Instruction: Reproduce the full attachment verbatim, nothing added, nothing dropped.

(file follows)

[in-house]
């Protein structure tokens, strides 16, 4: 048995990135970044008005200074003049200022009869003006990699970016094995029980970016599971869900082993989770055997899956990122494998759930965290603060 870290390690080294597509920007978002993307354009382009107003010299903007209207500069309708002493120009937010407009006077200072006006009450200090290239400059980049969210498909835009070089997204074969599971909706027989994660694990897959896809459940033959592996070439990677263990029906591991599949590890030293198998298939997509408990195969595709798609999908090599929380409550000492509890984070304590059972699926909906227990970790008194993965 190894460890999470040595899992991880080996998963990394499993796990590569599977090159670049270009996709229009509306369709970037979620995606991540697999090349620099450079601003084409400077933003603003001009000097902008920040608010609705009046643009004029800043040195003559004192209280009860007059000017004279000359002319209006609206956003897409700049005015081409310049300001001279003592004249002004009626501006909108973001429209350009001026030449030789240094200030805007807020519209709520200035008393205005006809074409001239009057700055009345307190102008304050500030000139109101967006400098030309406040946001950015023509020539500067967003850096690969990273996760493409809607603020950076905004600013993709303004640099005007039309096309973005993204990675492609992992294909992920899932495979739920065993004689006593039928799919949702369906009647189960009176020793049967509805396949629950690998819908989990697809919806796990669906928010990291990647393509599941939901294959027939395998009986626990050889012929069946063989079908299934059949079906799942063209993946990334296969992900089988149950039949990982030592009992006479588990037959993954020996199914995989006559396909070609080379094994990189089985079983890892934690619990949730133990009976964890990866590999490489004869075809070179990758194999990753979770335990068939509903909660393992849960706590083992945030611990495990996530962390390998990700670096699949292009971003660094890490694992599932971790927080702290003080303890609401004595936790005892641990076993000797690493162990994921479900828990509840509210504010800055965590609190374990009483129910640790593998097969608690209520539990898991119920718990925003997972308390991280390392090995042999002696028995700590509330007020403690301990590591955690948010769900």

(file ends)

[in-house]
């Protein structure tokens, strides 16, 4: 048995990135970044008005200074003049200022009869003006990699970016094995029980970016599971869900082993989770055997899956990122494998759930965290603060 870290390690080294597509920007978002993307354009382009107003010299903007209207500069309708002493120009937010407009006077200072006006009450200090290239400059980049969210498909835009070089997204074969599971909706027989994660694990897959896809459940033959592996070439990677263990029906591991599949590890030293198998298939997509408990195969595709798609999908090599929380409550000492509890984070304590059972699926909906227990970790008194993965 190894460890999470040595899992991880080996998963990394499993796990590569599977090159670049270009996709229009509306369709970037979620995606991540697999090349620099450079601003084409400077933003603003001009000097902008920040608010609705009046643009004029800043040195003559004192209280009860007059000017004279000359002319209006609206956003897409700049005015081409310049300001001279003592004249002004009626501006909108973001429209350009001026030449030789240094200030805007807020519209709520200035008393205005006809074409001239009057700055009345307190102008304050500030000139109101967006400098030309406040946001950015023509020539500067967003850096690969990273996760493409809607603020950076905004600013993709303004640099005007039309096309973005993204990675492609992992294909992920899932495979739920065993004689006593039928799919949702369906009647189960009176020793049967509805396949629950690998819908989990697809919806796990669906928010990291990647393509599941939901294959027939395998009986626990050889012929069946063989079908299934059949079906799942063209993946990334296969992900089988149950039949990982030592009992006479588990037959993954020996199914995989006559396909070609080379094994990189089985079983890892934690619990949730133990009976964890990866590999490489004869075809070179990758194999990753979770335990068939509903909660393992849960706590083992945030611990495990996530962390390998990700670096699949292009971003660094890490694992599932971790927080702290003080303890609401004595936790005892641990076993000797690493162990994921479900828990509840509210504010800055965590609190374990009483129910640790593998097969608690209520539990898991119920718990925003997972308390991280390392090995042999002696028995700590509330007020403690301990590591955690948010769900």